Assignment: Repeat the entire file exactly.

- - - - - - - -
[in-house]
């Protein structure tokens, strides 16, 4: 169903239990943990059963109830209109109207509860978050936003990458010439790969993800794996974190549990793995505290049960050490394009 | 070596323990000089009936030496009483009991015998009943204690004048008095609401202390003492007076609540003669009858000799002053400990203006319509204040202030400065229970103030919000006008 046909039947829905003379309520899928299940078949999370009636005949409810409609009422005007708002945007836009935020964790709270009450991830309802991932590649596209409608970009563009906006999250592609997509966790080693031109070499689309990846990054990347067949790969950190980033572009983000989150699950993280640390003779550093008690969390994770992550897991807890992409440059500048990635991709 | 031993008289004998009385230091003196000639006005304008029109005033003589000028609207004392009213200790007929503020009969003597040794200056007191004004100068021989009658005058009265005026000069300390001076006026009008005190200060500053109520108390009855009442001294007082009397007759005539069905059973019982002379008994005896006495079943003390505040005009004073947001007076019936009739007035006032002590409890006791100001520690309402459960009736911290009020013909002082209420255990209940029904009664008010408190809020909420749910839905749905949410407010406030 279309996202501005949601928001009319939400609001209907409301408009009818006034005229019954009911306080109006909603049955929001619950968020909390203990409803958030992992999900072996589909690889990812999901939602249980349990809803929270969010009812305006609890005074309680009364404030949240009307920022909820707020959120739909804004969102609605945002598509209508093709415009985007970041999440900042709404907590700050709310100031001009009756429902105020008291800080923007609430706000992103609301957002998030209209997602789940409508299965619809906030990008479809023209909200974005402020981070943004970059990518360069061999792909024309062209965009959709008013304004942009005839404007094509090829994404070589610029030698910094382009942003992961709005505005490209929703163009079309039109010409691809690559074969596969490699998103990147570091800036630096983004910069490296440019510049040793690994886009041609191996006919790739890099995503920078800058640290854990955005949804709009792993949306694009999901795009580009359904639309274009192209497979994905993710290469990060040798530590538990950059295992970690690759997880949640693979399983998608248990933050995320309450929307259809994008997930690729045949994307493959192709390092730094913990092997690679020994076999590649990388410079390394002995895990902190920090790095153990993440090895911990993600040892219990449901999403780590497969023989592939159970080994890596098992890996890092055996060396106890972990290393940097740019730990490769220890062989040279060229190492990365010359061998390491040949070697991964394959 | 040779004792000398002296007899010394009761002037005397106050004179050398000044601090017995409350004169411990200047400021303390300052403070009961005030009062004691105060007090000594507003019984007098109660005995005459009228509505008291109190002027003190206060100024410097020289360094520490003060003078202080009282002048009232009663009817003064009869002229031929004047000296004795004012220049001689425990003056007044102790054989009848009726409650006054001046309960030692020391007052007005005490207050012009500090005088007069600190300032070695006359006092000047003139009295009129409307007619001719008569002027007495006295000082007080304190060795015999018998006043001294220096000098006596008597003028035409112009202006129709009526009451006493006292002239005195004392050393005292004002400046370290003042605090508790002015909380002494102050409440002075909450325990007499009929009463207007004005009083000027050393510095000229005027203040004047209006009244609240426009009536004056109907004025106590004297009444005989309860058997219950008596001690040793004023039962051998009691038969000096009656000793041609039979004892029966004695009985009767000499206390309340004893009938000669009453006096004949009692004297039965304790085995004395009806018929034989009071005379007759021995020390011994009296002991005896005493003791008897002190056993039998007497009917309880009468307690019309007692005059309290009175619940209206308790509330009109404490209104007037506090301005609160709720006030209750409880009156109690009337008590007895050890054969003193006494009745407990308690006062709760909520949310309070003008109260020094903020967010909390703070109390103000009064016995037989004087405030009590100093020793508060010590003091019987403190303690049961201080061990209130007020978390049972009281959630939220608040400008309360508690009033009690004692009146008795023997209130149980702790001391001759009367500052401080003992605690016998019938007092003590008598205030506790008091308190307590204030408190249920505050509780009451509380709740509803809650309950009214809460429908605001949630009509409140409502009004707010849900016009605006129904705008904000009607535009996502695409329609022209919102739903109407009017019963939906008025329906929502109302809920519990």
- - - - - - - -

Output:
[in-house]
């Protein structure tokens, strides 16, 4: 169903239990943990059963109830209109109207509860978050936003990458010439790969993800794996974190549990793995505290049960050490394009 | 070596323990000089009936030496009483009991015998009943204690004048008095609401202390003492007076609540003669009858000799002053400990203006319509204040202030400065229970103030919000006008 046909039947829905003379309520899928299940078949999370009636005949409810409609009422005007708002945007836009935020964790709270009450991830309802991932590649596209409608970009563009906006999250592609997509966790080693031109070499689309990846990054990347067949790969950190980033572009983000989150699950993280640390003779550093008690969390994770992550897991807890992409440059500048990635991709 | 031993008289004998009385230091003196000639006005304008029109005033003589000028609207004392009213200790007929503020009969003597040794200056007191004004100068021989009658005058009265005026000069300390001076006026009008005190200060500053109520108390009855009442001294007082009397007759005539069905059973019982002379008994005896006495079943003390505040005009004073947001007076019936009739007035006032002590409890006791100001520690309402459960009736911290009020013909002082209420255990209940029904009664008010408190809020909420749910839905749905949410407010406030 279309996202501005949601928001009319939400609001209907409301408009009818006034005229019954009911306080109006909603049955929001619950968020909390203990409803958030992992999900072996589909690889990812999901939602249980349990809803929270969010009812305006609890005074309680009364404030949240009307920022909820707020959120739909804004969102609605945002598509209508093709415009985007970041999440900042709404907590700050709310100031001009009756429902105020008291800080923007609430706000992103609301957002998030209209997602789940409508299965619809906030990008479809023209909200974005402020981070943004970059990518360069061999792909024309062209965009959709008013304004942009005839404007094509090829994404070589610029030698910094382009942003992961709005505005490209929703163009079309039109010409691809690559074969596969490699998103990147570091800036630096983004910069490296440019510049040793690994886009041609191996006919790739890099995503920078800058640290854990955005949804709009792993949306694009999901795009580009359904639309274009192209497979994905993710290469990060040798530590538990950059295992970690690759997880949640693979399983998608248990933050995320309450929307259809994008997930690729045949994307493959192709390092730094913990092997690679020994076999590649990388410079390394002995895990902190920090790095153990993440090895911990993600040892219990449901999403780590497969023989592939159970080994890596098992890996890092055996060396106890972990290393940097740019730990490769220890062989040279060229190492990365010359061998390491040949070697991964394959 | 040779004792000398002296007899010394009761002037005397106050004179050398000044601090017995409350004169411990200047400021303390300052403070009961005030009062004691105060007090000594507003019984007098109660005995005459009228509505008291109190002027003190206060100024410097020289360094520490003060003078202080009282002048009232009663009817003064009869002229031929004047000296004795004012220049001689425990003056007044102790054989009848009726409650006054001046309960030692020391007052007005005490207050012009500090005088007069600190300032070695006359006092000047003139009295009129409307007619001719008569002027007495006295000082007080304190060795015999018998006043001294220096000098006596008597003028035409112009202006129709009526009451006493006292002239005195004392050393005292004002400046370290003042605090508790002015909380002494102050409440002075909450325990007499009929009463207007004005009083000027050393510095000229005027203040004047209006009244609240426009009536004056109907004025106590004297009444005989309860058997219950008596001690040793004023039962051998009691038969000096009656000793041609039979004892029966004695009985009767000499206390309340004893009938000669009453006096004949009692004297039965304790085995004395009806018929034989009071005379007759021995020390011994009296002991005896005493003791008897002190056993039998007497009917309880009468307690019309007692005059309290009175619940209206308790509330009109404490209104007037506090301005609160709720006030209750409880009156109690009337008590007895050890054969003193006494009745407990308690006062709760909520949310309070003008109260020094903020967010909390703070109390103000009064016995037989004087405030009590100093020793508060010590003091019987403190303690049961201080061990209130007020978390049972009281959630939220608040400008309360508690009033009690004692009146008795023997209130149980702790001391001759009367500052401080003992605690016998019938007092003590008598205030506790008091308190307590204030408190249920505050509780009451509380709740509803809650309950009214809460429908605001949630009509409140409502009004707010849900016009605006129904705008904000009607535009996502695409329609022209919102739903109407009017019963939906008025329906929502109302809920519990």